While this postnatal quiescent state can be maintained long-term in postnatal skin, upon wounding different fibroblast lineages become activated at the wound site. These α-smooth-muscle-actin-(aSMA)-positive myofibroblasts quickly resume proliferation and migrate into the wound bed. Besides depositing/remodelling ECM in the wound bed, fibroblasts show astonishing plasticity and can acquire a dermal papilla or adipocyte fate in response to distinct signals promoting hair follicle and DWAT regeneration. After tissue repair, wound bed fibroblasts re-establish a quiescent state to maintain skin homeostasis. Deregulation of these complex developmental processes in the dermis is associated with several skin pathologies, including fibrosis, chronic wounds and cancer. 
Thus despite the fundamental role of fibroblasts in tissue maintenance and diseases, the extrinsic and intrinsic regulatory mechanisms controlling dermal fibroblast lineages behaviour and fate are largely unknown. In the lab we are pursuing a multidisciplinary approach to address the following key research questions: 

1.    How are fibroblast lineages specified and maintained throughout life?
2.    Which immune cell subtypes regulate fibroblast lineage behaviour and how are they influencing each other during skin development, regeneration and ageing? 
3.    What are the pathogenic processes promoting and maintaining aberrant fibroblast function in disease conditions? 

To answer these questions our lab is combining genome-wide screening, proteomics, in silico analysis, in vivo imaging, lineage tracing of dermal cells with multiple cell biology techniques. Our goal is to elucidate the fundamental biology defining fibroblast identity and plasticity during development, regeneration and disease paving the way for new treatment strategies targeting pathological fibroblast behaviour in skin diseases and potentially other organs.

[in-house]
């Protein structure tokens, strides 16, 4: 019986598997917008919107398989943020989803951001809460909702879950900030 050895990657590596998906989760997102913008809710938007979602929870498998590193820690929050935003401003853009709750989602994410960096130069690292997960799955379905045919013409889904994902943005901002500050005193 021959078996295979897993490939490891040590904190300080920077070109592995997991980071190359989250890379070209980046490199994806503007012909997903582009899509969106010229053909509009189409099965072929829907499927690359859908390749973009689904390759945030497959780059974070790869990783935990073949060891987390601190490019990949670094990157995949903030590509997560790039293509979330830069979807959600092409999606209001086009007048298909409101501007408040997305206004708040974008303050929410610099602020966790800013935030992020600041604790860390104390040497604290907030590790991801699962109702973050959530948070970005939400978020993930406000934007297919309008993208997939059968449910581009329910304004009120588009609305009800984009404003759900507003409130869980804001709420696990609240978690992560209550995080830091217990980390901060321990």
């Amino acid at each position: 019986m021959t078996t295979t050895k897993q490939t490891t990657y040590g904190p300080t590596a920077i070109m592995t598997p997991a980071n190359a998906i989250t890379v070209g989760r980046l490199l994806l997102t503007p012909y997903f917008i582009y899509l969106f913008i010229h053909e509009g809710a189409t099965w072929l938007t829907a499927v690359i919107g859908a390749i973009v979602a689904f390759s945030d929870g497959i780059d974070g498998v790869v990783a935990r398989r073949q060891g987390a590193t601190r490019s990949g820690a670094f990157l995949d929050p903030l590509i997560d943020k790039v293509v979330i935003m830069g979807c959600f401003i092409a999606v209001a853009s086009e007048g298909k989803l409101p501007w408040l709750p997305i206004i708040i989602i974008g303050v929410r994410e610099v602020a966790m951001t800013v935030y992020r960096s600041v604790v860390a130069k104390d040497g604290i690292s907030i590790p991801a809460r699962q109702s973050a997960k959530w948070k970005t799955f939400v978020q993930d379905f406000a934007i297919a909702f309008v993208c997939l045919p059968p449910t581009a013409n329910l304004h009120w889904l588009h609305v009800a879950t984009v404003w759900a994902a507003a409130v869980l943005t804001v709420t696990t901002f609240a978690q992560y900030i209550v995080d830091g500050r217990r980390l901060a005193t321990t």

Key Publications

Rognoni E*, Goss G, Hiratsuka T, Sipilä KH, Kirk T, Kober KI, Lui PP, Tsang VS, Hawkshaw NJ, Pilkington SM, Cho I, Ali N, Rhodes LE, Watt FM*. Role of distinct fibroblast lineages and immune cells in dermal repair following UV radiation-induced tissue damage. Elife. 2021;10:e71052. (*corresponding author).

Rognoni E*, Pisco AO*, Hiratsuka T, Sipilä KH, Belmonte JM, Mobasseri SA, Philippeos C, Dilão R, Watt FM. Fibroblast state switching orchestrates dermal maturation and wound healing. Mol Syst Biol. 2018, 14(8), e8174. (*equal contribution).

Telerman SB*, Rognoni E*, Sequeira I, Pisco AO, Lichtenberger BM, Culley O, Viswanathan P, Driskell RR, Watt FM. Dermal Blimp1 acts downstream of epidermal TGFβ and Wnt/β-catenin to regulate hair follicle formation and growth.  J Invest Dermatol. 2017, 137(11), 2270-2281 (*equal contribution).

Rognoni E, Gomez C, Pisco AO, Rawlins EL, Simons BD, Watt FM, Driskell RR. Inhibition of β-catenin signalling in dermal fibroblasts enhances hair follicle regeneration during wound healing. Development. 2016, 143(14), 2522-35.

Rognoni E, Widmaier M, Jakobson M, Ruppert R, Ussar S, Katsougkri D, Böttcher RT, Lai-Cheong JE, Rifkin DB, McGrath JA, Fässler R. Kindlin-1 controls Wnt and TGF-β availability to regulate cutaneous stem cell proliferation. Nat Med. 2014, 20(4), 350-9.

All Publications


PhDs Primary Supervisor at Queen Mary

  • Mr Tom Kirk, PhD (2020 - present)
  • Mr Abubkr Abdelaal Ahmed, Barts PhD studentship (2021-present)
  • Ms Tjasa Bensa, BCSC Alexandra Carrell PhD studentship (start in April 2022)
  • Ms Stavroula Tekkela, BSF PhD studentship (start in September 2022)

PhDs secondary Supervisor at Queen Mary

  • Ms Anisha Rekha Mistry, PhD in Prof Márta Korbonits’ group (2019-present)
  • Ms Laura Gomez-Corral, PhD in Dr Carles Gaston-Massuet’s group (2020-present)
  • Ms Laura Forster, PhD in Dr Himardi Gupta’s group (start in September 2022)